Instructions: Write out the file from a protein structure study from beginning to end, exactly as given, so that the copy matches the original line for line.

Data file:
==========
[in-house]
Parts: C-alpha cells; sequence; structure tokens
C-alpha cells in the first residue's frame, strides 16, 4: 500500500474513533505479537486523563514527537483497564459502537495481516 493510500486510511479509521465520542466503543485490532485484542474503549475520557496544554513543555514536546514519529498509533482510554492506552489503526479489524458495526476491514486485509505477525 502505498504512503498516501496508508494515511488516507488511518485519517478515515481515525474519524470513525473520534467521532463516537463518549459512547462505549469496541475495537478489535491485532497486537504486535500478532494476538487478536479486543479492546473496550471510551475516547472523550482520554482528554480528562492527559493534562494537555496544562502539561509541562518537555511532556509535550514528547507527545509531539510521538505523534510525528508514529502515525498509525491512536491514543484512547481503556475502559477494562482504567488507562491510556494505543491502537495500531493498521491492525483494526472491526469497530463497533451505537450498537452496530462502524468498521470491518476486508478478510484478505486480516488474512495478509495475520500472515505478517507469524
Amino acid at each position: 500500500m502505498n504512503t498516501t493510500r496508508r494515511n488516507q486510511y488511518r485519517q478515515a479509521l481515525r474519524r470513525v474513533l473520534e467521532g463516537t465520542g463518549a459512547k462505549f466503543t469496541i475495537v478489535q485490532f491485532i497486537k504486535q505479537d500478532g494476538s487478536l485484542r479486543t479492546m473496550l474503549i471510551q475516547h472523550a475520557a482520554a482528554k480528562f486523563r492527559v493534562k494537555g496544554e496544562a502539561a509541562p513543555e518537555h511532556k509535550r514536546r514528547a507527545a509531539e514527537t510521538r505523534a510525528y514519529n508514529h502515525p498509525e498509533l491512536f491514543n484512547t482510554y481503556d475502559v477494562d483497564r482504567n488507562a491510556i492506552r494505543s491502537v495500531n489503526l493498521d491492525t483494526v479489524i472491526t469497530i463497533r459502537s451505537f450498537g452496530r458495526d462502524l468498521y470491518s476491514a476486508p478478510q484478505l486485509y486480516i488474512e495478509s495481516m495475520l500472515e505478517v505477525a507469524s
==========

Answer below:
[in-house]
Parts: C-alpha cells; sequence; structure tokens
C-alpha cells in the first residue's frame, strides 16, 4: 500500500474513533505479537486523563514527537483497564459502537495481516 493510500486510511479509521465520542466503543485490532485484542474503549475520557496544554513543555514536546514519529498509533482510554492506552489503526479489524458495526476491514486485509505477525 502505498504512503498516501496508508494515511488516507488511518485519517478515515481515525474519524470513525473520534467521532463516537463518549459512547462505549469496541475495537478489535491485532497486537504486535500478532494476538487478536479486543479492546473496550471510551475516547472523550482520554482528554480528562492527559493534562494537555496544562502539561509541562518537555511532556509535550514528547507527545509531539510521538505523534510525528508514529502515525498509525491512536491514543484512547481503556475502559477494562482504567488507562491510556494505543491502537495500531493498521491492525483494526472491526469497530463497533451505537450498537452496530462502524468498521470491518476486508478478510484478505486480516488474512495478509495475520500472515505478517507469524
Amino acid at each position: 500500500m502505498n504512503t498516501t493510500r496508508r494515511n488516507q486510511y488511518r485519517q478515515a479509521l481515525r474519524r470513525v474513533l473520534e467521532g463516537t465520542g463518549a459512547k462505549f466503543t469496541i475495537v478489535q485490532f491485532i497486537k504486535q505479537d500478532g494476538s487478536l485484542r479486543t479492546m473496550l474503549i471510551q475516547h472523550a475520557a482520554a482528554k480528562f486523563r492527559v493534562k494537555g496544554e496544562a502539561a509541562p513543555e518537555h511532556k509535550r514536546r514528547a507527545a509531539e514527537t510521538r505523534a510525528y514519529n508514529h502515525p498509525e498509533l491512536f491514543n484512547t482510554y481503556d475502559v477494562d483497564r482504567n488507562a491510556i492506552r494505543s491502537v495500531n489503526l493498521d491492525t483494526v479489524i472491526t469497530i463497533r459502537s451505537f450498537g452496530r458495526d462502524l468498521y470491518s476491514a476486508p478478510q484478505l486485509y486480516i488474512e495478509s495481516m495475520l500472515e505478517v505477525a507469524s